Photo from the episode
Nearly every “Timeless” episode begins with a dramatized, iconic moment in American history. This week’s opens with the NASA control room at the moment of the Apollo 11 landing, the rows of identically clad white men familiar from “The Right Stuff,” “Apollo 13” and countless other versions of this time and place…

And then a figure walks by an elevated, glassed-in corridor: A black woman eyeing the events with curiosity and undisguised pride. She is, of course, Katherine Johnson (played here by Nadine Ellis and, to be played in 2017’s “Hidden Figures” by Taraji P. Henson).

The episode is bookended — following Johnson’s adventure with Rufus (Malcolm Bennett) and Lucy (Abigail Spencer) — with how the show’s universe will recall the same moment. Following a heroic computer programming sequence (on par for delightful unexpectedness with last week’s blacksmithing montage), Johnson brings the astronauts safely home to Earth, winning the titular Space Race for America and — in the show’s flexible historical narrative — turning her into as much a celebrity as Buzz Aldrin and Neil Armstrong.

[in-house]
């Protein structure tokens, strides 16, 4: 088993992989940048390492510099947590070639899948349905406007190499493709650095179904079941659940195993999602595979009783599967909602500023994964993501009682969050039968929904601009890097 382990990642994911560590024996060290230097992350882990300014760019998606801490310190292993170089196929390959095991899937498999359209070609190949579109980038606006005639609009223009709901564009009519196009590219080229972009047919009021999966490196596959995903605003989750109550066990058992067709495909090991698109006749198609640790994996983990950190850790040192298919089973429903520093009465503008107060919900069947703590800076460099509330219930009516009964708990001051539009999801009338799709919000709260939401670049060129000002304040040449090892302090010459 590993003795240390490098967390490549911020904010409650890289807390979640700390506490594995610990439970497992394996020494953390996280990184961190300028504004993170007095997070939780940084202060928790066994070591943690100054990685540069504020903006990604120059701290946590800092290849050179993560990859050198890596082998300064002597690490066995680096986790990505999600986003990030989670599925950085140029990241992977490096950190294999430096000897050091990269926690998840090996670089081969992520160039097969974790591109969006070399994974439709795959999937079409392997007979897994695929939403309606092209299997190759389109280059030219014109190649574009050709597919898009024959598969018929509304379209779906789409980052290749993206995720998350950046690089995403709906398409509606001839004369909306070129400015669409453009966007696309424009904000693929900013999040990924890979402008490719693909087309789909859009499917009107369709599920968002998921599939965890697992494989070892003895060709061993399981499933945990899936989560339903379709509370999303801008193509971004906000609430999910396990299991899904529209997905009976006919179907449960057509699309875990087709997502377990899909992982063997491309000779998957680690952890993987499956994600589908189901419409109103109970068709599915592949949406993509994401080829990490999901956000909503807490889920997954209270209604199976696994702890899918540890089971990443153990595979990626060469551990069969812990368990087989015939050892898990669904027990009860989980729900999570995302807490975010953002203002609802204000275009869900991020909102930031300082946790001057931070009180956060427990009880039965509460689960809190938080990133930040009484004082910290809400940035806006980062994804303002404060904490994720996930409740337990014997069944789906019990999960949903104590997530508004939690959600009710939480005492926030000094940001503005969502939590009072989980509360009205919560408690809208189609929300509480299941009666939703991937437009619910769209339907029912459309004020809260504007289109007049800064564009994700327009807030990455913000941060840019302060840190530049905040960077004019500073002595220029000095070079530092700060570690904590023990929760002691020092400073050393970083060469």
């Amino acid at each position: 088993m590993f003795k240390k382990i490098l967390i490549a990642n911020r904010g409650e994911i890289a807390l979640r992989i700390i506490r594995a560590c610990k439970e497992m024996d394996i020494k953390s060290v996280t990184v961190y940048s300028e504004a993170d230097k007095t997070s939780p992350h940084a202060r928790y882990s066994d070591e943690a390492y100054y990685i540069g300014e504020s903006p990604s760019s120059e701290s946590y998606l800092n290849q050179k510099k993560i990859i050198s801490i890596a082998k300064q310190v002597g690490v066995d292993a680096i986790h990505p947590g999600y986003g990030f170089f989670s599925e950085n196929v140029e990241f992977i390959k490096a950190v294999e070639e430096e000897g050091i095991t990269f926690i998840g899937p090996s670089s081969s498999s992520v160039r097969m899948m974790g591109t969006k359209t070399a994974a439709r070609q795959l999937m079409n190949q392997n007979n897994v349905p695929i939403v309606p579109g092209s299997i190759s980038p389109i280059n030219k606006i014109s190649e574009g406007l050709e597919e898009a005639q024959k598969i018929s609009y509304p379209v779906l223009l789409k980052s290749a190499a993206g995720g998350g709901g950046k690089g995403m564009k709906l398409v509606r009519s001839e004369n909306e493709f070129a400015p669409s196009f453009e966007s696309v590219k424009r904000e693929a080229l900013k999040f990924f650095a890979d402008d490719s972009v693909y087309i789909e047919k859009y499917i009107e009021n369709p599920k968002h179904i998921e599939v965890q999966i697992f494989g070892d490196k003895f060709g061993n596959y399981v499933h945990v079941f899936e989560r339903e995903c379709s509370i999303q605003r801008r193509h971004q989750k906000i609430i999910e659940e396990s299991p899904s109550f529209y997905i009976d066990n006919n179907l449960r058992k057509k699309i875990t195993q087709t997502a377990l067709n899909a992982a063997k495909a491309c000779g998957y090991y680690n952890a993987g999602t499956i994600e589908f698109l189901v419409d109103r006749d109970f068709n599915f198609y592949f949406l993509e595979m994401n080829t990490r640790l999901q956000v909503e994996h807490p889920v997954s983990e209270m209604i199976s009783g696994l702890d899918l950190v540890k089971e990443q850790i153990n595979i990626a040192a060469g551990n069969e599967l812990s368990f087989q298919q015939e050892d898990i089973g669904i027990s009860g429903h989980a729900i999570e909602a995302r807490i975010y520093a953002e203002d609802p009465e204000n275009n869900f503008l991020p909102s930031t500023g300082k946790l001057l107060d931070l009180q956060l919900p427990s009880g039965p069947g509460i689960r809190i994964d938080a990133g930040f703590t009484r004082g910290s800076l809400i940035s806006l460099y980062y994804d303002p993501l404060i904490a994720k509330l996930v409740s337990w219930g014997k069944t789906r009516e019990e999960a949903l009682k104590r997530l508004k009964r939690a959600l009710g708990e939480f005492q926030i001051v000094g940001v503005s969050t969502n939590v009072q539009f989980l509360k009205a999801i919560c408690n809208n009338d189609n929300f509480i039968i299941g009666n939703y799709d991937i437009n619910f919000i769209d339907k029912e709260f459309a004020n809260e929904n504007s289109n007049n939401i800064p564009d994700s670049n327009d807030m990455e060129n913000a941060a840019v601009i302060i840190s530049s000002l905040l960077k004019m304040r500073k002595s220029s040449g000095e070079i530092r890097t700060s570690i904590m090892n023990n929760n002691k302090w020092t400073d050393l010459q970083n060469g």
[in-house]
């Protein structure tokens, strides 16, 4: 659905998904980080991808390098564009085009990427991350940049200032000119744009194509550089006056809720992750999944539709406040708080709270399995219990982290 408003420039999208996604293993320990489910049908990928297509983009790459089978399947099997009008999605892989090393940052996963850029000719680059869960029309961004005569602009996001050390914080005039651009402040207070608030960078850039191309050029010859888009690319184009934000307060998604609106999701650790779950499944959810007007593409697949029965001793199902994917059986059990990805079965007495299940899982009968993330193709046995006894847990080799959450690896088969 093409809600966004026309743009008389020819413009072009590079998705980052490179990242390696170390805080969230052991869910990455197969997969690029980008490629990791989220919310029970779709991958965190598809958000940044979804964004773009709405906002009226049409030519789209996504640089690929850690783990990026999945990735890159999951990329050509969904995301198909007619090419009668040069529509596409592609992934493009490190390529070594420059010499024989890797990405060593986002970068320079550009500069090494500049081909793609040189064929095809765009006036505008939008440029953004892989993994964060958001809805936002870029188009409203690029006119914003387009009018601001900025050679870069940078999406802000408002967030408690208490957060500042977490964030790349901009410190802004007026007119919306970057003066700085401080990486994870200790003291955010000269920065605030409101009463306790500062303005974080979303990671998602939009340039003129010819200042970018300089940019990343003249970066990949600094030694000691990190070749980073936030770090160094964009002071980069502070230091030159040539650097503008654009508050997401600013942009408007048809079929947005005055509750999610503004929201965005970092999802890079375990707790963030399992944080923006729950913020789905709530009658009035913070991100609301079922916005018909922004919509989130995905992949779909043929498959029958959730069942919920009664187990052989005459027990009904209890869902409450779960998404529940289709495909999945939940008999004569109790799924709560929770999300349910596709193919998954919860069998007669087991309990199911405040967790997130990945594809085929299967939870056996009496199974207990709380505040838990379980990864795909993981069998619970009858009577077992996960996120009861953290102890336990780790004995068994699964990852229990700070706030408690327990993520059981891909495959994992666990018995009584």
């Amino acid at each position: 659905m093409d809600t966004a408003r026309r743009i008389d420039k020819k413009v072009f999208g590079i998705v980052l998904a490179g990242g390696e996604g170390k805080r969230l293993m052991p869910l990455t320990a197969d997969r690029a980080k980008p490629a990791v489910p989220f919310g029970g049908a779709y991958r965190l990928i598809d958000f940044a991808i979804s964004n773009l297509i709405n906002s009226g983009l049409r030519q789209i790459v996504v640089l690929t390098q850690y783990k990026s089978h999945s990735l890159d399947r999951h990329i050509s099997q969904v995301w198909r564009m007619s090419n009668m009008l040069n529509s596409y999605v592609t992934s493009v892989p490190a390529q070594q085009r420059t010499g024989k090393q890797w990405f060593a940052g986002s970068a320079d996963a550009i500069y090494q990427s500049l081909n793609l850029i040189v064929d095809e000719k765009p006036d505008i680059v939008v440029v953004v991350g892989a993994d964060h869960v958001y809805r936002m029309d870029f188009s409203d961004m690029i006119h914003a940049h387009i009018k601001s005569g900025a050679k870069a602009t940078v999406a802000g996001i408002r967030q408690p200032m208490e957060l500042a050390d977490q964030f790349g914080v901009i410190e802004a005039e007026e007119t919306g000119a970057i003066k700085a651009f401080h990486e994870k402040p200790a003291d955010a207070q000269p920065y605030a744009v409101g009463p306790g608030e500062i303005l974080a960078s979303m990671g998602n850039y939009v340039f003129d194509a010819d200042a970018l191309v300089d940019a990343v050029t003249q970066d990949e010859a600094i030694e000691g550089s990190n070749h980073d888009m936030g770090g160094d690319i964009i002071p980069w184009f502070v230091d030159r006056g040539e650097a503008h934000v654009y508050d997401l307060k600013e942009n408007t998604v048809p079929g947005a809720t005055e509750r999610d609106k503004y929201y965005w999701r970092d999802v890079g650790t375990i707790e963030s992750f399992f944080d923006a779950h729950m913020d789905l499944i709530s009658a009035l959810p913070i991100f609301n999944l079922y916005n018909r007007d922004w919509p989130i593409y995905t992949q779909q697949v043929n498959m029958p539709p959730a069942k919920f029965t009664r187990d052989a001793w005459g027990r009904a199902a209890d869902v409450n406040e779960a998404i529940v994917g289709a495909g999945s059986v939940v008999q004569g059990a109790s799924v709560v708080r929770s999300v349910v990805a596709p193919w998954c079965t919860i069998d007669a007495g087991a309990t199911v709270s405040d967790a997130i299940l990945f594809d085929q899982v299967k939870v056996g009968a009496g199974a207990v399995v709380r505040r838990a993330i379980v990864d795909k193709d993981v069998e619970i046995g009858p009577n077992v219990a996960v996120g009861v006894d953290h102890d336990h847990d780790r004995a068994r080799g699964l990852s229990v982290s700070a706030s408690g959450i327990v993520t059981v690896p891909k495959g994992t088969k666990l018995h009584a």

But to Rufus, Johnson has always been just as much a hero as the white men who became the names and faces of the 1960’s Space Race. When it becomes clear that this mission will entail sophistical computer programming on extremely old devices, Lucy and Wyatt (Matt Lanter) instantly shift to become supporting players in Rufus’s game.

Click here to read more of my thoughts on Timeless: Space Race.

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